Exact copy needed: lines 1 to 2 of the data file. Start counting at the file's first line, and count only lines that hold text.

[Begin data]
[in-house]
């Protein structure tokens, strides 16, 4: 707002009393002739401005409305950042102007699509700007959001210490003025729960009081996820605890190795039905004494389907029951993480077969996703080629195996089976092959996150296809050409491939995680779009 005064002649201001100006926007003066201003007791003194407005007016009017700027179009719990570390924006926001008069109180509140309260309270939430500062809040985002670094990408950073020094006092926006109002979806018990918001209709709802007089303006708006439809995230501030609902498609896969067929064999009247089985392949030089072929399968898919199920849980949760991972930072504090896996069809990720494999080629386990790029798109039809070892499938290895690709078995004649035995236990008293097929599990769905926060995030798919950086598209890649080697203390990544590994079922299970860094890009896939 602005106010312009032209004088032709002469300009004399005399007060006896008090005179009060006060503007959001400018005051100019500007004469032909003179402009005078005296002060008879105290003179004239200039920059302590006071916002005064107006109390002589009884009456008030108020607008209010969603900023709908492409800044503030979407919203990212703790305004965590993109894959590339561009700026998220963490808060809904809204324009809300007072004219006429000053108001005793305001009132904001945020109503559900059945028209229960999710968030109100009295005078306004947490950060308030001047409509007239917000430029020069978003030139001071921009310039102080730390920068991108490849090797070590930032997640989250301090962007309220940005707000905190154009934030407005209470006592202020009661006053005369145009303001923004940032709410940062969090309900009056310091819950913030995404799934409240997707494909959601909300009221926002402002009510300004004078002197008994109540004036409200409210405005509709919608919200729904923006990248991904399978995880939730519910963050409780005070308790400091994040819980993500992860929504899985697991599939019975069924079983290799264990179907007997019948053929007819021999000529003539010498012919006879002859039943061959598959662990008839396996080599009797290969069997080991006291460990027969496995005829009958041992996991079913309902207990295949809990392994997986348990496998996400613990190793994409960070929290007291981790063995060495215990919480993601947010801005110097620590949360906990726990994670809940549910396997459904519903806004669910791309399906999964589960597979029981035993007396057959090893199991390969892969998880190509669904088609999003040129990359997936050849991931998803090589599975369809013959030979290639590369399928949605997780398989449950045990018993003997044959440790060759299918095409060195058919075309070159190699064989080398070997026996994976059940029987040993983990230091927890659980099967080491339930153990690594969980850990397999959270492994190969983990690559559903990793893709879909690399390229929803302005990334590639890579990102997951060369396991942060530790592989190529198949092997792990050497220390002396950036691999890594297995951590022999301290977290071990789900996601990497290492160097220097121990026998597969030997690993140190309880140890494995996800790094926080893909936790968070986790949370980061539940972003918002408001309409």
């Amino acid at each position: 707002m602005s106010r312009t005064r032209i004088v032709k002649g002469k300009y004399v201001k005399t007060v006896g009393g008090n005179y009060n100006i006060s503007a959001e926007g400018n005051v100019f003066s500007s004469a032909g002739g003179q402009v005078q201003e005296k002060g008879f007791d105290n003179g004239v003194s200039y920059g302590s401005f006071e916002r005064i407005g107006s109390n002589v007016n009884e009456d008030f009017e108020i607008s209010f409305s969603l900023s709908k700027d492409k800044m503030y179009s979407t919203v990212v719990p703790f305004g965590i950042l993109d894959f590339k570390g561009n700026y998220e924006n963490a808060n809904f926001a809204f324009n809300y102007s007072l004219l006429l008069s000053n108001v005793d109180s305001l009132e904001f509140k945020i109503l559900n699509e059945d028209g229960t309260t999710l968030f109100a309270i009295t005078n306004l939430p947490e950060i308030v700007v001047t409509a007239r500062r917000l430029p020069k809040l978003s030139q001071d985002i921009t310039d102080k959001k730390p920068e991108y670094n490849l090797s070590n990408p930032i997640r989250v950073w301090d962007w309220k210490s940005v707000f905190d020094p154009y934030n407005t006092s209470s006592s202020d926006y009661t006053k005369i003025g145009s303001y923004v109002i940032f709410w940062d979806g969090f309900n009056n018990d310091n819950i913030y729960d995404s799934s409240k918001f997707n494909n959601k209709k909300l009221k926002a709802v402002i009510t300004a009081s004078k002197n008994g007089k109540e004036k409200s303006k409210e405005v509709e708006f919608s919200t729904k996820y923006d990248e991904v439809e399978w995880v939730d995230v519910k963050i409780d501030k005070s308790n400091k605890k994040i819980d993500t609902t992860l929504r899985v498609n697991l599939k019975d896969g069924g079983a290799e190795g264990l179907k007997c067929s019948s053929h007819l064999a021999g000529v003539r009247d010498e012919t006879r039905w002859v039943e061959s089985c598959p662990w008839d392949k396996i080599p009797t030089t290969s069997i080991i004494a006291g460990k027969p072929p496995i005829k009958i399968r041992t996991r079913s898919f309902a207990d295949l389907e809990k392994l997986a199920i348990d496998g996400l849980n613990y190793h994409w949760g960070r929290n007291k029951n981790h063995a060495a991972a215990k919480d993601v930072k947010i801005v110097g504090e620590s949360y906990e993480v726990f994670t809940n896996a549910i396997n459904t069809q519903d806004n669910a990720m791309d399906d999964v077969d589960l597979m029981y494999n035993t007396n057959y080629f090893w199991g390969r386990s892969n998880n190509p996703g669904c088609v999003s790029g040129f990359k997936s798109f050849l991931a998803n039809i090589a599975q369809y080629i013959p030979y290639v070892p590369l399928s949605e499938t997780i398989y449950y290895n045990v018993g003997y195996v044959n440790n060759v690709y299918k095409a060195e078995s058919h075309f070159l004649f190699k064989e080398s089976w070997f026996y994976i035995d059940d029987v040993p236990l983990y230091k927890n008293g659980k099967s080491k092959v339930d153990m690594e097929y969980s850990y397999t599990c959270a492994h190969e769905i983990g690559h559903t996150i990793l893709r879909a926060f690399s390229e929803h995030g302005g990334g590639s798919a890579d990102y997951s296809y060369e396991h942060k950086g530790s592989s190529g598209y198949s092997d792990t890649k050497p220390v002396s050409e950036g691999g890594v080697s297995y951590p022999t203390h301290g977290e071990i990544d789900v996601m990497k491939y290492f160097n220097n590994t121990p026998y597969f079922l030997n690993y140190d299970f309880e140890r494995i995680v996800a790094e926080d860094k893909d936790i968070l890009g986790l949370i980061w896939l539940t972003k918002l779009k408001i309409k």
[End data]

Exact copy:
[in-house]
């Protein structure tokens, strides 16, 4: 707002009393002739401005409305950042102007699509700007959001210490003025729960009081996820605890190795039905004494389907029951993480077969996703080629195996089976092959996150296809050409491939995680779009 005064002649201001100006926007003066201003007791003194407005007016009017700027179009719990570390924006926001008069109180509140309260309270939430500062809040985002670094990408950073020094006092926006109002979806018990918001209709709802007089303006708006439809995230501030609902498609896969067929064999009247089985392949030089072929399968898919199920849980949760991972930072504090896996069809990720494999080629386990790029798109039809070892499938290895690709078995004649035995236990008293097929599990769905926060995030798919950086598209890649080697203390990544590994079922299970860094890009896939 602005106010312009032209004088032709002469300009004399005399007060006896008090005179009060006060503007959001400018005051100019500007004469032909003179402009005078005296002060008879105290003179004239200039920059302590006071916002005064107006109390002589009884009456008030108020607008209010969603900023709908492409800044503030979407919203990212703790305004965590993109894959590339561009700026998220963490808060809904809204324009809300007072004219006429000053108001005793305001009132904001945020109503559900059945028209229960999710968030109100009295005078306004947490950060308030001047409509007239917000430029020069978003030139001071921009310039102080730390920068991108490849090797070590930032997640989250301090962007309220940005707000905190154009934030407005209470006592202020009661006053005369145009303001923004940032709410940062969090309900009056310091819950913030995404799934409240997707494909959601909300009221926002402002009510300004004078002197008994109540004036409200409210405005509709919608919200729904923006990248991904399978995880939730519910963050409780005070308790400091994040819980993500992860929504899985697991599939019975069924079983290799264990179907007997019948053929007819021999000529003539010498012919006879002859039943061959598959662990008839396996080599009797290969069997080991006291460990027969496995005829009958041992996991079913309902207990295949809990392994997986348990496998996400613990190793994409960070929290007291981790063995060495215990919480993601947010801005110097620590949360906990726990994670809940549910396997459904519903806004669910791309399906999964589960597979029981035993007396057959090893199991390969892969998880190509669904088609999003040129990359997936050849991931998803090589599975369809013959030979290639590369399928949605997780398989449950045990018993003997044959440790060759299918095409060195058919075309070159190699064989080398070997026996994976059940029987040993983990230091927890659980099967080491339930153990690594969980850990397999959270492994190969983990690559559903990793893709879909690399390229929803302005990334590639890579990102997951060369396991942060530790592989190529198949092997792990050497220390002396950036691999890594297995951590022999301290977290071990789900996601990497290492160097220097121990026998597969030997690993140190309880140890494995996800790094926080893909936790968070986790949370980061539940972003918002408001309409």